Friday, August 1, 2008

Harkin-Hatch introduce new ADA Amendments Act in Senate

Congress Via Thompson Publishing's HR alerts (see here),

New ADA Amendments Act Introduced in Senate

A new version of the ADA Amendments Act was introduced in the Senate today. Sen. Tom Harkin, D-Iowa, and Sen. Orrin Hatch, R-Utah, introduced S. 3406 which, while similar to the House's version, makes two significant changes.

First, the bill does not define the term "substantially limits," which the House originally defined as "materially restricts." Representatives from the business community voiced concern about the definition at a recent hearing, so the Senate bill now advises courts to consider a substantial limitation as an impairment that prevents or severely restricts an individual from doing activities that are of central importance to most people's daily lives.

The bill also includes a provision requested by the education community. It specifies that reasonable modifications to policies -- including academic requirements in postsecondary education -- are not required if they would fundamentally alter the program.

View the bill at: http://www.thompson.com/images/thompson/pdfs/adaaa_bill_text.pdf

For more information on the bill, see the next issue of the ADA Compliance Guide newsletter.

We've blogged before here and noted the passage in the House of the House version, the ADA Restoration Act here.

MM

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Comments

Ok, I'm just slowly getting through a backlog of my email -- so maybe someone else has already corrected this mistake.

But in case not! -- I have spent the past six months leading the negotiations for the disability community with the business community on the ADA Amendments Act. We came up with the new term "materially restricts" in order to indicate to the courts that they were to define "substantially limits" at a lower threshold than the EEOC had done (defining it as "unable to perform" or "severely or significantly" restricted in performing a major life activity), and at a lower threshold than how the Supreme Court had applied the term in the Toyota v. Williams case.

The established business community was not opposed to the term "materially restricts, since that was the term we had all come up with together. Check out this link for the hearing before the Senate HELP committee for the testimony of Mike Eastman from the Chamber of Commerce:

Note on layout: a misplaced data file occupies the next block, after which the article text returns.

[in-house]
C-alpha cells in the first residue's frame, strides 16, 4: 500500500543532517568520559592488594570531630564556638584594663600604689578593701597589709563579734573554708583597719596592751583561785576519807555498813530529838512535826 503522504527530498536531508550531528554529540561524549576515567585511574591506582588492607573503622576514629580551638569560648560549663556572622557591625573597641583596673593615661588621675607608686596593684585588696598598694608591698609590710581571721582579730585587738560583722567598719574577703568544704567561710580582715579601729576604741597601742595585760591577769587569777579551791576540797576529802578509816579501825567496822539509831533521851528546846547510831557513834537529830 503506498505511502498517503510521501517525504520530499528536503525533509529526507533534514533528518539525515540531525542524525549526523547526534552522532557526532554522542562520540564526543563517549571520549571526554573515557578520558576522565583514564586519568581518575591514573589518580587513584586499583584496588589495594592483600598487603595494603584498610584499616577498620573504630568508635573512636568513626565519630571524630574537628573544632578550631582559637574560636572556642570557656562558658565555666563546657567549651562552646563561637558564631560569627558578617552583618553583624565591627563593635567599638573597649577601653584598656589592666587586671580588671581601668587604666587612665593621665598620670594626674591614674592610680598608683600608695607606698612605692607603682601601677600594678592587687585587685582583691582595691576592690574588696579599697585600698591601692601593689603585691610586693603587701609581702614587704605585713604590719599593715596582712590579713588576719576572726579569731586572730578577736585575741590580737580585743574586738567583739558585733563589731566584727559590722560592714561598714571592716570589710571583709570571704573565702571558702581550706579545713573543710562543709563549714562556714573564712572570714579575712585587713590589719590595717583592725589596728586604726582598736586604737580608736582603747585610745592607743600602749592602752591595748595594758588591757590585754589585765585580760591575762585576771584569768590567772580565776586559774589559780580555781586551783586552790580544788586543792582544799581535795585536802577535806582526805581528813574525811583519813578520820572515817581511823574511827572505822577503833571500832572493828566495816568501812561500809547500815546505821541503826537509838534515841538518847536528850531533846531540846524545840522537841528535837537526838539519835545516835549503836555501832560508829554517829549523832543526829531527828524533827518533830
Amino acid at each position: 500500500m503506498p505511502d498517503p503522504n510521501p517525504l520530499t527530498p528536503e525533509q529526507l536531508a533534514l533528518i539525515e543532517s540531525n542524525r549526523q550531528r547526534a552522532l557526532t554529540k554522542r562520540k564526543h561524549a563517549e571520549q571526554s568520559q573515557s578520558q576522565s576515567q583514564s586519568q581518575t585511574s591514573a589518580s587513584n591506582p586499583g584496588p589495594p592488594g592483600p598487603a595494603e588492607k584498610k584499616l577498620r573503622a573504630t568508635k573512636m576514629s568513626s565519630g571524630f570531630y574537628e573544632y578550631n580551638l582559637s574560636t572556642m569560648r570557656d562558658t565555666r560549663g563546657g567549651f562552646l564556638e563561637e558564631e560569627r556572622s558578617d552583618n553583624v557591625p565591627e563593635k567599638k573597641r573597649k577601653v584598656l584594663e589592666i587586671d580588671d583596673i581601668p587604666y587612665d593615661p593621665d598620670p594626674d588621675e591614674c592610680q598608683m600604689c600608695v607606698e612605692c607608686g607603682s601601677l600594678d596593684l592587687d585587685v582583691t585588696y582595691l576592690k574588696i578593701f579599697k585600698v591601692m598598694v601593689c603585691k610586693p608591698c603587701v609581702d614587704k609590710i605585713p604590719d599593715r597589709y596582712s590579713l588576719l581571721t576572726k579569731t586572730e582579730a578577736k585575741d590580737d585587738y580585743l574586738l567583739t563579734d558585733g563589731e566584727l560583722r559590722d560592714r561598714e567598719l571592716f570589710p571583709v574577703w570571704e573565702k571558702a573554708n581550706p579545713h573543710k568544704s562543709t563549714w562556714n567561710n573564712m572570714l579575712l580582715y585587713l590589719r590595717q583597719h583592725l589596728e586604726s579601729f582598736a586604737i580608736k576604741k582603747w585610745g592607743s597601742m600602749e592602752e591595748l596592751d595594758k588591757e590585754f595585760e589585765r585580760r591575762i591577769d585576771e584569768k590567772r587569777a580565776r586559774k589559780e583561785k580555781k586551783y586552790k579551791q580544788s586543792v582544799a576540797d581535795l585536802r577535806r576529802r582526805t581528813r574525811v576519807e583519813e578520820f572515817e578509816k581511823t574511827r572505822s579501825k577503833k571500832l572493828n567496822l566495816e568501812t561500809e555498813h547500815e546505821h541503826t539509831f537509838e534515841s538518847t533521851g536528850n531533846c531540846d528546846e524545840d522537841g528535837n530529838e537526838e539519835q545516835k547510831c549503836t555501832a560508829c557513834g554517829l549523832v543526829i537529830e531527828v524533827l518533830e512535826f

http://help.senate.gov/Hearings/2008_07_15/2008_07_15.html

However, Senator Hatch and his staff were not comfortable with the creation of a new term in the statute, that was again not defined. After an intensive week of discussions, we decided that the key point was to communicate to the EEOC and the courts that their interpretation of "substantially limits" had been too strict. And we decided we could do that without creating a new term.

For that reason, there are two new findings in S. 3406 (as compared to H.R. 3195) that explicitly note that the EEOC and the Supreme Court have applied too high of a standard, inconsistent with Congressional intent, when they interpreted "substantially limits" to means "severely" or "significantly" restricts." There is also a new purposes provision that sets forth Congress' expectation that EEOC will revise those regulations that have created too high of a standard.

And yes, there was a sentence added for the education community restating current law. If you watch the webcast of the July hearing, you'll hear Terry Hartle from the American Council on Education asking for such a provision. Whatever.

If anyone wants background info on the ADA Amendments Act, feel free to email me directly at feldblum@law.georgetown.edu.

Cheers,

Chai

Posted by: Chai Feldblum | Aug 10, 2008 6:11:33 PM

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